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Saturday, July 26, 2008

The First Impression Factor, Part 4

JetNetting with Heshie Segal

Part III of First Impressions had to be summed up in a sentence, it would be this: “For either gender, the power outfit is a high quality, simple, dark conservative suit.”

Let’s now turn our attention to what color can really do and mean for you and follow that with your choice of accessories.

I have taught color and design for years . . . long before I became a speaker and writer. The impact of color is so emotional, so powerful, so influential it can often override the principles of an excellent design. We knowingly or unknowingly use color to judge someone’s credibility, intelligence, friendliness, leadership ability, confidence, trustworthiness, approachability, attitude, energy, credibility, flexibility, status, intelligence and the list goes on. Bright colors can energize. Dark colors can be powerful. Natural colors are more soothing. On the other hand, they all, of course, can have the opposite effect . . . boring, over stimulating or morbid.

I have watched people squirm in a room with red walls, and fall asleep in a room with light blue walls. Fast food restaurants sometimes use a yellow décor to get people in and out quickly. How does your stomach feel when you think of green mashed potatoes or brown bologna? As an example of differences, I once submitted the same embroidery design to teach in Texas and New England. Because I had done my homework, I knew that pink and turquoise would fly in the Southwest and that burnt orange and dark green would go over well in New England. In both cases, the design was eagerly accepted. When I brought the other color scheme in as an example of how color changes are perceived, the reactions were negative.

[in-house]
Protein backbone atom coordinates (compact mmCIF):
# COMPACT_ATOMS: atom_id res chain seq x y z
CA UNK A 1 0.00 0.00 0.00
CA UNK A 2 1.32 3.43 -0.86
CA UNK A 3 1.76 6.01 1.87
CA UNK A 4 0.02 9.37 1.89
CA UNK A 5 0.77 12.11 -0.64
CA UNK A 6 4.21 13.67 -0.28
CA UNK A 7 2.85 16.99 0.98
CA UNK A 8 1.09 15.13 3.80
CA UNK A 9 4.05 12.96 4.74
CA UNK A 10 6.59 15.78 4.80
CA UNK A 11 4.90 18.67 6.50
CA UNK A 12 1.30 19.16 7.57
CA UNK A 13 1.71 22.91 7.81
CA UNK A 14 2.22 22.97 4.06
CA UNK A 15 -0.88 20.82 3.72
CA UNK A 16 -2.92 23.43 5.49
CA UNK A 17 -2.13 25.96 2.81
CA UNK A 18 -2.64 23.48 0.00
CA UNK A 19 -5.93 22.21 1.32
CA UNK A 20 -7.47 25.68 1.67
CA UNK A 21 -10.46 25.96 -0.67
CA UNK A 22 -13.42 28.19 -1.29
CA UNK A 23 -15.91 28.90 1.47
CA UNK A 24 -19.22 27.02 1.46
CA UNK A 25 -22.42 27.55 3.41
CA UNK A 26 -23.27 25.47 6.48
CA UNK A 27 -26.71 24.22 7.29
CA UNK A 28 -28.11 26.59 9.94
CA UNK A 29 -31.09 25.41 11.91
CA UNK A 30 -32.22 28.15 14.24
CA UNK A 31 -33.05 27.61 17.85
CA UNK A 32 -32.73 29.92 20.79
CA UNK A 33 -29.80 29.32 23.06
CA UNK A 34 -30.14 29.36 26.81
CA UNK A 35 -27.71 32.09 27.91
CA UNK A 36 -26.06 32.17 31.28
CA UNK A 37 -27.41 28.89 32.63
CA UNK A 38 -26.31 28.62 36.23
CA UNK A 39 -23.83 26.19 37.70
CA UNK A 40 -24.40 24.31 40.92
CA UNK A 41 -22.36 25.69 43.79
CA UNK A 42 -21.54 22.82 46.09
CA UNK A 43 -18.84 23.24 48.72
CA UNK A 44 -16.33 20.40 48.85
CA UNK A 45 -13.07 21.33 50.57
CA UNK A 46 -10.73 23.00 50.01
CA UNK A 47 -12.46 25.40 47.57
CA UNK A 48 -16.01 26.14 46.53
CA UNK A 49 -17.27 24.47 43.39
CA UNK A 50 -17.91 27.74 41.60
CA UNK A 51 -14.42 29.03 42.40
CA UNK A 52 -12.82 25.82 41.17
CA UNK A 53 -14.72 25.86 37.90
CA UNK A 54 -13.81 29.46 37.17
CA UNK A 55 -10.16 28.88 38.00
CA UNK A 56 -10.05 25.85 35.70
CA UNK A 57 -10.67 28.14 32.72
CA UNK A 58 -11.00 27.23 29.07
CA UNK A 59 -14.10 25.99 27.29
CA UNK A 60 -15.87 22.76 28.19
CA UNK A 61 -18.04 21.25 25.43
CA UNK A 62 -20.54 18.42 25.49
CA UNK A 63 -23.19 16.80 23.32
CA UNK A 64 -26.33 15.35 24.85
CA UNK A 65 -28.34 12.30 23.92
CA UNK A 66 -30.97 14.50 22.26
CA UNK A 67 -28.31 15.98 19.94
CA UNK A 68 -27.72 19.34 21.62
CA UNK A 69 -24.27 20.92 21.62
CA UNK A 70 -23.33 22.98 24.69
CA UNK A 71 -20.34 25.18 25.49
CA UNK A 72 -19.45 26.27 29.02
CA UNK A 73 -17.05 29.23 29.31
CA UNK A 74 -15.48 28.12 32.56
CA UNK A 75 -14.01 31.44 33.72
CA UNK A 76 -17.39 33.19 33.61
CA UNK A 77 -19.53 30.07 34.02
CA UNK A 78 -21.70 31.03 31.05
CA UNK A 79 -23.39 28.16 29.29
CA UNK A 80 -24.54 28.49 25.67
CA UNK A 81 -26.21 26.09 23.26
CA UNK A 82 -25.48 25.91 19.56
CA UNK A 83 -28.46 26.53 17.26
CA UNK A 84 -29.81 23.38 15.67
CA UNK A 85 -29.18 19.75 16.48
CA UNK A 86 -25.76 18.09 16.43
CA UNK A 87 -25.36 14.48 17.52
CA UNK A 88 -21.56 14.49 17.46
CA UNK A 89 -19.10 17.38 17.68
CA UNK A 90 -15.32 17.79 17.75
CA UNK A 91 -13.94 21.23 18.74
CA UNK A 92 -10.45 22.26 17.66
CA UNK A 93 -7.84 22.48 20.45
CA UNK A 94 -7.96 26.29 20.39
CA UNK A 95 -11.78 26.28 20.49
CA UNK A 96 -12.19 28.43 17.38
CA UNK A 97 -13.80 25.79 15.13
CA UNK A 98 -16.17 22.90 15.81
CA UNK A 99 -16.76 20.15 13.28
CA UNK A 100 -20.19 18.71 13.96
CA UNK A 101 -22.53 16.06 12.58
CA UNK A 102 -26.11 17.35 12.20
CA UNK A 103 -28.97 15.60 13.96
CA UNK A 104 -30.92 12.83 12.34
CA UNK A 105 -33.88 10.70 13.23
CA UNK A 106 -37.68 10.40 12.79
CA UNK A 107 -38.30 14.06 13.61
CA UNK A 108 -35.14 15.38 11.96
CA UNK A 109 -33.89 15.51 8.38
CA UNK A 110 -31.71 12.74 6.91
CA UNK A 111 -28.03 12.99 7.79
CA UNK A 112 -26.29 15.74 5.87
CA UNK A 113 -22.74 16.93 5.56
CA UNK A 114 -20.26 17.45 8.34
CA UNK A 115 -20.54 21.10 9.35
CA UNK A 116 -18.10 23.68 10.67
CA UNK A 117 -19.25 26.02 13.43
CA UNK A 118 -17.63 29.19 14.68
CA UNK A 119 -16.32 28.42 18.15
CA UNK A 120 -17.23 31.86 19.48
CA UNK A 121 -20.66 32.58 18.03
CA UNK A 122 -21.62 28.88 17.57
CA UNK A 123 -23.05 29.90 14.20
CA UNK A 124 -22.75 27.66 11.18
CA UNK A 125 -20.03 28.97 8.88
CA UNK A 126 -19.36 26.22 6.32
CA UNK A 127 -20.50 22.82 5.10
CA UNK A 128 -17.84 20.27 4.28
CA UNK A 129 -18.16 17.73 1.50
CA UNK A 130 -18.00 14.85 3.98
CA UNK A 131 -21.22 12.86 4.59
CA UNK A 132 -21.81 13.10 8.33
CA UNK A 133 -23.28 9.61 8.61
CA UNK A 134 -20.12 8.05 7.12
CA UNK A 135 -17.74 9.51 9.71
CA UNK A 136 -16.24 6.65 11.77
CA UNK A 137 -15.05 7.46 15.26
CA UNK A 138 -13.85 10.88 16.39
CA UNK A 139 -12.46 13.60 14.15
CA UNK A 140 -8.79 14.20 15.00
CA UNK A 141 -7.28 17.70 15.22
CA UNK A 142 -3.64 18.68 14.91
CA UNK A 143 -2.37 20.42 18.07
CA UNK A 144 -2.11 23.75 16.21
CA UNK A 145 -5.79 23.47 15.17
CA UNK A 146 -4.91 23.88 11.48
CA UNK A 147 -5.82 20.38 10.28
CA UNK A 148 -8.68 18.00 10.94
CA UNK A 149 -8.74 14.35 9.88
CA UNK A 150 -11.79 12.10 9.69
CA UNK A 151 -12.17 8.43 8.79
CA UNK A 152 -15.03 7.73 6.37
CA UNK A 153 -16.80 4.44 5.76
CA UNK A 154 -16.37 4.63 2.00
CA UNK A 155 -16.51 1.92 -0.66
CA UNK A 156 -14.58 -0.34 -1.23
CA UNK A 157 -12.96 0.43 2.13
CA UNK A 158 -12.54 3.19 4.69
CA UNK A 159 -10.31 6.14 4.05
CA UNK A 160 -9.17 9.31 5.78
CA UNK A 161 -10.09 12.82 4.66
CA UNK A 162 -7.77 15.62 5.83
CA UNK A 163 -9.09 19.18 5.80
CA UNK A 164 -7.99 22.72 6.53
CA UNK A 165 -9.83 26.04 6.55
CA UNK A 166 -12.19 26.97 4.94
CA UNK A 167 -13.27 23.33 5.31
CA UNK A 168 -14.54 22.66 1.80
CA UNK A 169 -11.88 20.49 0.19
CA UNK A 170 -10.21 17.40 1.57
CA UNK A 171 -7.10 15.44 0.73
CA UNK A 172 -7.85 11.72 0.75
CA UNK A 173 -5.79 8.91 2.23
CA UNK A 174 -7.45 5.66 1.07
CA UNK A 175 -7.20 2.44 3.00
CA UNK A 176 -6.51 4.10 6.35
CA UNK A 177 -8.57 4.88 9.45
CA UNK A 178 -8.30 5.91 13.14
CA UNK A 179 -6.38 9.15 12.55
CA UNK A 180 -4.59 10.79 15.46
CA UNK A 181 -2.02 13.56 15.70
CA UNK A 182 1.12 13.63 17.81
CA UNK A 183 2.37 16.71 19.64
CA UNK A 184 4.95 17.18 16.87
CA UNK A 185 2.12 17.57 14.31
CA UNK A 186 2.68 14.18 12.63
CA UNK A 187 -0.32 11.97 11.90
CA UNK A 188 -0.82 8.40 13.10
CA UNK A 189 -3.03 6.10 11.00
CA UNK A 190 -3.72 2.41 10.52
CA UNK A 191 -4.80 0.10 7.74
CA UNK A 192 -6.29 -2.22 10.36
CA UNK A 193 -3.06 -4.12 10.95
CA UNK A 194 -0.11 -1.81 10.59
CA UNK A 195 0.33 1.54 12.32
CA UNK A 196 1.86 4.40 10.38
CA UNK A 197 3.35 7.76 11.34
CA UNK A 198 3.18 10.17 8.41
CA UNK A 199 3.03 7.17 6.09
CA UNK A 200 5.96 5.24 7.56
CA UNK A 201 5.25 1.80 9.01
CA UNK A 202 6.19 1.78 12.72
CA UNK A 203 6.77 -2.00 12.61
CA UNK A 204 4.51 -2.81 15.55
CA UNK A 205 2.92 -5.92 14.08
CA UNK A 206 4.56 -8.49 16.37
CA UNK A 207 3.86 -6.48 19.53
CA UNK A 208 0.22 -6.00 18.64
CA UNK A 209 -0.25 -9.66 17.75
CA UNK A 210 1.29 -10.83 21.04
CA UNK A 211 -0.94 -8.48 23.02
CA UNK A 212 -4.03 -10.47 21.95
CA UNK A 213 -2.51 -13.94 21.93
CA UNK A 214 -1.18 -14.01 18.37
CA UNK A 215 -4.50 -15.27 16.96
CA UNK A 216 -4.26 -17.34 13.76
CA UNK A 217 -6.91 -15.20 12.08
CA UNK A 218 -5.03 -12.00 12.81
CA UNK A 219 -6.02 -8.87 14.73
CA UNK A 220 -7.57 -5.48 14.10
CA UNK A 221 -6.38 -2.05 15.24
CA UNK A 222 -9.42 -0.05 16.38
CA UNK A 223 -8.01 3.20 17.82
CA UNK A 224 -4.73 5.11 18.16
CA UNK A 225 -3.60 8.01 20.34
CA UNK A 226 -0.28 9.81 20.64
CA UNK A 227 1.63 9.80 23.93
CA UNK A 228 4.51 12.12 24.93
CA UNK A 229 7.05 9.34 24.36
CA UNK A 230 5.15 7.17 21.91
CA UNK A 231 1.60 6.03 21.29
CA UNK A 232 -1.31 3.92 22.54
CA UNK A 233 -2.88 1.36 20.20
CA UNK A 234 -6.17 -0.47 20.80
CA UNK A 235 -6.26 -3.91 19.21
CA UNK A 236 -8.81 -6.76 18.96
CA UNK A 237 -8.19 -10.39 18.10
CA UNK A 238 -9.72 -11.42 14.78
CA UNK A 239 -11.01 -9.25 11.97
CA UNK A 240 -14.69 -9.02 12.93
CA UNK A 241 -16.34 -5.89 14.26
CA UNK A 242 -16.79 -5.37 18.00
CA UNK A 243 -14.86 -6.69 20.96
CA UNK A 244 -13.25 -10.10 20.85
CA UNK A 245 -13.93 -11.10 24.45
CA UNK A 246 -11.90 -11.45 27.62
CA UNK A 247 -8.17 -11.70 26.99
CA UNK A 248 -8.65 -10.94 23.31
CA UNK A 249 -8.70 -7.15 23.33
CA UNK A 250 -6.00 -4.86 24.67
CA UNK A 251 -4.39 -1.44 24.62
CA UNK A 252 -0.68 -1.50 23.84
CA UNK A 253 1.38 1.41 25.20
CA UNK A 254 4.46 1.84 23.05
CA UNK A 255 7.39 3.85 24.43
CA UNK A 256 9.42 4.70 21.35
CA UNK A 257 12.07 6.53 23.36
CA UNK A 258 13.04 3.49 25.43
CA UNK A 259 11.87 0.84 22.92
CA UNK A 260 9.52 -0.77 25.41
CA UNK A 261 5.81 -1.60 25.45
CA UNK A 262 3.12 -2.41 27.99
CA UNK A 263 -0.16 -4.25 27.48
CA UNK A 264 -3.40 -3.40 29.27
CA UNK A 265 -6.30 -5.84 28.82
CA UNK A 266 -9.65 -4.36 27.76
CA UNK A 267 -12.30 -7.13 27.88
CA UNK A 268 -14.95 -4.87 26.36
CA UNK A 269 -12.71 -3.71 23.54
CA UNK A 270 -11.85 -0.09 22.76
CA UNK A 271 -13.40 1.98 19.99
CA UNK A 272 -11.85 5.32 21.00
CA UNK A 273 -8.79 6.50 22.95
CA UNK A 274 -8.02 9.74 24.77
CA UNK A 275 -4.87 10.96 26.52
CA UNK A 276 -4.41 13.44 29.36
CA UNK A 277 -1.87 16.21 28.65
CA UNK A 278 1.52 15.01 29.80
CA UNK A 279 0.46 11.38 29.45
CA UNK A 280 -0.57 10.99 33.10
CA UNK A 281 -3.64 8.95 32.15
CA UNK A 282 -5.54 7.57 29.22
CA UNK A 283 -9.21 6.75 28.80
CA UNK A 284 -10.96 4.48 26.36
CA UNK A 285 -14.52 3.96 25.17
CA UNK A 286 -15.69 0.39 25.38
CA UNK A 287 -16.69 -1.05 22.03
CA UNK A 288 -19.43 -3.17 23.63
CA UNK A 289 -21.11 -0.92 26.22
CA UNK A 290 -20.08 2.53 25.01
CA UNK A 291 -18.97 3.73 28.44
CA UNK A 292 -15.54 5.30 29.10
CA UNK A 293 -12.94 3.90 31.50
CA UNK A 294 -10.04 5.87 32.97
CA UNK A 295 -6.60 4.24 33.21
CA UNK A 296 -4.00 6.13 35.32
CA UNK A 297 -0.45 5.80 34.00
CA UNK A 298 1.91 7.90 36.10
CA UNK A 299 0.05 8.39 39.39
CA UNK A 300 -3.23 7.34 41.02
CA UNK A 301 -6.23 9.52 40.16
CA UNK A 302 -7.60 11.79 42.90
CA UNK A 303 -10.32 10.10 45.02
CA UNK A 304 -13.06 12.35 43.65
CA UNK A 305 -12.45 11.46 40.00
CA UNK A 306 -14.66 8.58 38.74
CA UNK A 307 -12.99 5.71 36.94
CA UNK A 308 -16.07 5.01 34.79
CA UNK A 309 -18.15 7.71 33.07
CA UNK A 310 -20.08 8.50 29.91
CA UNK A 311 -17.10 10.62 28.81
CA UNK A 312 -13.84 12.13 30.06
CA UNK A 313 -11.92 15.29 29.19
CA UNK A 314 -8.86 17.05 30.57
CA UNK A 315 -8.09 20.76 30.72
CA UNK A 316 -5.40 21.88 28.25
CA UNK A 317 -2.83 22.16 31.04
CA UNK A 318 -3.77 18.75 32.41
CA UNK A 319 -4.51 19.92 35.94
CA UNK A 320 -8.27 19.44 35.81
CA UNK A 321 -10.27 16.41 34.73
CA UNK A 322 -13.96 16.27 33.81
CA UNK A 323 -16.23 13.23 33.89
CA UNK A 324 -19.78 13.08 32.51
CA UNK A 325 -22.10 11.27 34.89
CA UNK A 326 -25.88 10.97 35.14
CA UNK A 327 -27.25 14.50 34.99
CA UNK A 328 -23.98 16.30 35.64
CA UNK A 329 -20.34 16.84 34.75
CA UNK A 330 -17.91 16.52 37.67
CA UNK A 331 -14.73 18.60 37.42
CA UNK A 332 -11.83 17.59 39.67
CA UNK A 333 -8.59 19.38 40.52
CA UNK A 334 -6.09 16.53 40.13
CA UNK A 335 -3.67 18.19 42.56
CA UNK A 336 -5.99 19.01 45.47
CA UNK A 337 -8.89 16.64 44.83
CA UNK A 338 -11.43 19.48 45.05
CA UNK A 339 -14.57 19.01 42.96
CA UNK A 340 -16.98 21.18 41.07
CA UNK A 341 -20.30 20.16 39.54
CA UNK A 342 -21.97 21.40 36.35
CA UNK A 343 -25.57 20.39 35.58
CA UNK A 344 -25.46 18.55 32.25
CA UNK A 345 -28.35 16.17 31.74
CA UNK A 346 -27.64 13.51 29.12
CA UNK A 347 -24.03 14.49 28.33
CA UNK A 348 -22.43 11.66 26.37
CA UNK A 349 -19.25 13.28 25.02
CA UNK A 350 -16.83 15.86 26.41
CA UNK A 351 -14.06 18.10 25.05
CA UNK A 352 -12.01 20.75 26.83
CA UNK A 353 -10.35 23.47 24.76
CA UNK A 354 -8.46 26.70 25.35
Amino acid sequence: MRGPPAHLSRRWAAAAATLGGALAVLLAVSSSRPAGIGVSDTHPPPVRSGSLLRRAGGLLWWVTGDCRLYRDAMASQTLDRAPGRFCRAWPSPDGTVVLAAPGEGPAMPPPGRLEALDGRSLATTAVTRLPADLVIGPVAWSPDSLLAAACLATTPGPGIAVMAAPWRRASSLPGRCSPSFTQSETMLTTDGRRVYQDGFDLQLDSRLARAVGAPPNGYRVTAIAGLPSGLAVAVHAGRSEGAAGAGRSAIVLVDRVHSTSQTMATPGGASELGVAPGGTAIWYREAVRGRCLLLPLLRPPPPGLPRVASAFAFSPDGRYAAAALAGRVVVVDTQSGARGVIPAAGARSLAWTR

We tend to dismiss something because of our color preferences. Color affects our world, hence is it any wonder that what you are wearing will affect those with whom you are connecting?

If you have the knowledge and the tools, you can successfully influence those in your environment. A comprehensive exploration of color would take volumes; this article only allows for a synopsis.

Generally speaking, the use of color refers to both genders.

Darker colors such black, dark blue, and charcoal gray command authority. They project power, strength, confidence and intelligence.

The lighter shades, gray and mid-navy blue still reflect authority, power and leadership, yet add a sense of warmth and approachability.

Light colors project friendliness, trustworthiness and approachability and lack a strong sense of power and authority.

Bright colors reflect energy, boldness, aggressiveness, create excitement and draw attention. They are not nearly as professional as the darker colors. In business, bright colors are best used as an accent in a tie, shirt or scarf.

Autumn colors convey trust and humility, not leadership or competency.

Pastels are mostly feminine colors and reflect compassionate caring and in the business world, weakness, vulnerability and non-professionalism.

Color should be worn strategically. While navy blue ranks the highest of the traditional colors worn in business, medium to dark neutral colors are acceptable. For men, the small accent of splash can be in a tie, for women, it can be an accessory or even a piece of jewelry.